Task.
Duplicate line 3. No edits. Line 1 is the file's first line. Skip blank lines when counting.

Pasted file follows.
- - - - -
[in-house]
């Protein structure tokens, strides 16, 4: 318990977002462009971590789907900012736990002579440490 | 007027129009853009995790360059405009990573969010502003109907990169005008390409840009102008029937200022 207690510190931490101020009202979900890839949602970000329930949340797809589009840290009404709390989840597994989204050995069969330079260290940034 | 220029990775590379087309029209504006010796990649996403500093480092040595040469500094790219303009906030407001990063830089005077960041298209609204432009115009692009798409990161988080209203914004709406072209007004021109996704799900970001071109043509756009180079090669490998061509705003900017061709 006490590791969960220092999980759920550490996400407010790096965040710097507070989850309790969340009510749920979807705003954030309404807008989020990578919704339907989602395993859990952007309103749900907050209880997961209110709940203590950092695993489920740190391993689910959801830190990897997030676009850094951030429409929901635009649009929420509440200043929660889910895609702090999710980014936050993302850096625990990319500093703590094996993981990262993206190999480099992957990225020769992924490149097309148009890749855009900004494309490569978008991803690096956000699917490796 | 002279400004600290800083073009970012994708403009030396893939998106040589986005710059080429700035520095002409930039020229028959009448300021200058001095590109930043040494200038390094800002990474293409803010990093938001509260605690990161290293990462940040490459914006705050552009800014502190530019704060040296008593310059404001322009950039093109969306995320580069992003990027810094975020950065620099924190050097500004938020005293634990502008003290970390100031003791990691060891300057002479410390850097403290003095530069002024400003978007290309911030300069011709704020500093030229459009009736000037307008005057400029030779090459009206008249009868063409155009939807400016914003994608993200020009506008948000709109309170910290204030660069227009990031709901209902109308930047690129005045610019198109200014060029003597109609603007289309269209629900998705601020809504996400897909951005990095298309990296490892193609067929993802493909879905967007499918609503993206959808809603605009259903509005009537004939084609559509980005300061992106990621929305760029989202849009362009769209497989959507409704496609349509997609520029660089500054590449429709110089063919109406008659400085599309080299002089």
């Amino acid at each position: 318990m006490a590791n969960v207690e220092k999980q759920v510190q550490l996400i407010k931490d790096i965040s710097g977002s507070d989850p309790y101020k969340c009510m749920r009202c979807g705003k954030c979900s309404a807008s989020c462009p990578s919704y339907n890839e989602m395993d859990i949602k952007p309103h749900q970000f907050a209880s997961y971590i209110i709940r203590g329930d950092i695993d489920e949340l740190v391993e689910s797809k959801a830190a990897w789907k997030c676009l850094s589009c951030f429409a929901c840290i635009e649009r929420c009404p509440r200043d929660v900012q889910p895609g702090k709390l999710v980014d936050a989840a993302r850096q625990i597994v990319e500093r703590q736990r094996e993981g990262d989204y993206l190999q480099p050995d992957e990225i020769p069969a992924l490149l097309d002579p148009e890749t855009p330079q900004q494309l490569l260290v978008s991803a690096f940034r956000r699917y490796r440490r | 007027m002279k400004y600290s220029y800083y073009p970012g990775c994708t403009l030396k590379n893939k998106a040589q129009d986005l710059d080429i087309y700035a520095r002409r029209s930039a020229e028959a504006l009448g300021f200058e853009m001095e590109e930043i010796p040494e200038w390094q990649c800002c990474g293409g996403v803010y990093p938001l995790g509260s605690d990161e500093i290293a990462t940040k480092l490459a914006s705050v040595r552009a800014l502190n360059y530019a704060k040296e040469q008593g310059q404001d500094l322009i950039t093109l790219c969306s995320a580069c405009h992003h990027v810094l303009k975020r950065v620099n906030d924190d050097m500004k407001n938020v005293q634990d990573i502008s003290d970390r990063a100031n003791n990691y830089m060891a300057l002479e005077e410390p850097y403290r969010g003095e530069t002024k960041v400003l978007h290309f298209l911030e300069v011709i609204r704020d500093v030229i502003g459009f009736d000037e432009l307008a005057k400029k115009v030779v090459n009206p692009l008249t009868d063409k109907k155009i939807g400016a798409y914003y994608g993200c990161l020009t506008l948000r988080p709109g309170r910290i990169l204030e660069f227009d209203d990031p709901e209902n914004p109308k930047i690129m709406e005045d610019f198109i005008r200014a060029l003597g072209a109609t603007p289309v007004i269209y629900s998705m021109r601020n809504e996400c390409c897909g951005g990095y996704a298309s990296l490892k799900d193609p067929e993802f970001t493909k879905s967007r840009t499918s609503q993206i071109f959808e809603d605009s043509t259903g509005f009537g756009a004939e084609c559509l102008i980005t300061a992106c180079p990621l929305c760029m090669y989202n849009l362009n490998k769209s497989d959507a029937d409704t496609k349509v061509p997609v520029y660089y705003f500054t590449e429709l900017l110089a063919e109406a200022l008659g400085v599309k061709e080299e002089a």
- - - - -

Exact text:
């Amino acid at each position: 318990m006490a590791n969960v207690e220092k999980q759920v510190q550490l996400i407010k931490d790096i965040s710097g977002s507070d989850p309790y101020k969340c009510m749920r009202c979807g705003k954030c979900s309404a807008s989020c462009p990578s919704y339907n890839e989602m395993d859990i949602k952007p309103h749900q970000f907050a209880s997961y971590i209110i709940r203590g329930d950092i695993d489920e949340l740190v391993e689910s797809k959801a830190a990897w789907k997030c676009l850094s589009c951030f429409a929901c840290i635009e649009r929420c009404p509440r200043d929660v900012q889910p895609g702090k709390l999710v980014d936050a989840a993302r850096q625990i597994v990319e500093r703590q736990r094996e993981g990262d989204y993206l190999q480099p050995d992957e990225i020769p069969a992924l490149l097309d002579p148009e890749t855009p330079q900004q494309l490569l260290v978008s991803a690096f940034r956000r699917y490796r440490r | 007027m002279k400004y600290s220029y800083y073009p970012g990775c994708t403009l030396k590379n893939k998106a040589q129009d986005l710059d080429i087309y700035a520095r002409r029209s930039a020229e028959a504006l009448g300021f200058e853009m001095e590109e930043i010796p040494e200038w390094q990649c800002c990474g293409g996403v803010y990093p938001l995790g509260s605690d990161e500093i290293a990462t940040k480092l490459a914006s705050v040595r552009a800014l502190n360059y530019a704060k040296e040469q008593g310059q404001d500094l322009i950039t093109l790219c969306s995320a580069c405009h992003h990027v810094l303009k975020r950065v620099n906030d924190d050097m500004k407001n938020v005293q634990d990573i502008s003290d970390r990063a100031n003791n990691y830089m060891a300057l002479e005077e410390p850097y403290r969010g003095e530069t002024k960041v400003l978007h290309f298209l911030e300069v011709i609204r704020d500093v030229i502003g459009f009736d000037e432009l307008a005057k400029k115009v030779v090459n009206p692009l008249t009868d063409k109907k155009i939807g400016a798409y914003y994608g993200c990161l020009t506008l948000r988080p709109g309170r910290i990169l204030e660069f227009d209203d990031p709901e209902n914004p109308k930047i690129m709406e005045d610019f198109i005008r200014a060029l003597g072209a109609t603007p289309v007004i269209y629900s998705m021109r601020n809504e996400c390409c897909g951005g990095y996704a298309s990296l490892k799900d193609p067929e993802f970001t493909k879905s967007r840009t499918s609503q993206i071109f959808e809603d605009s043509t259903g509005f009537g756009a004939e084609c559509l102008i980005t300061a992106c180079p990621l929305c760029m090669y989202n849009l362009n490998k769209s497989d959507a029937d409704t496609k349509v061509p997609v520029y660089y705003f500054t590449e429709l900017l110089a063919e109406a200022l008659g400085v599309k061709e080299e002089a």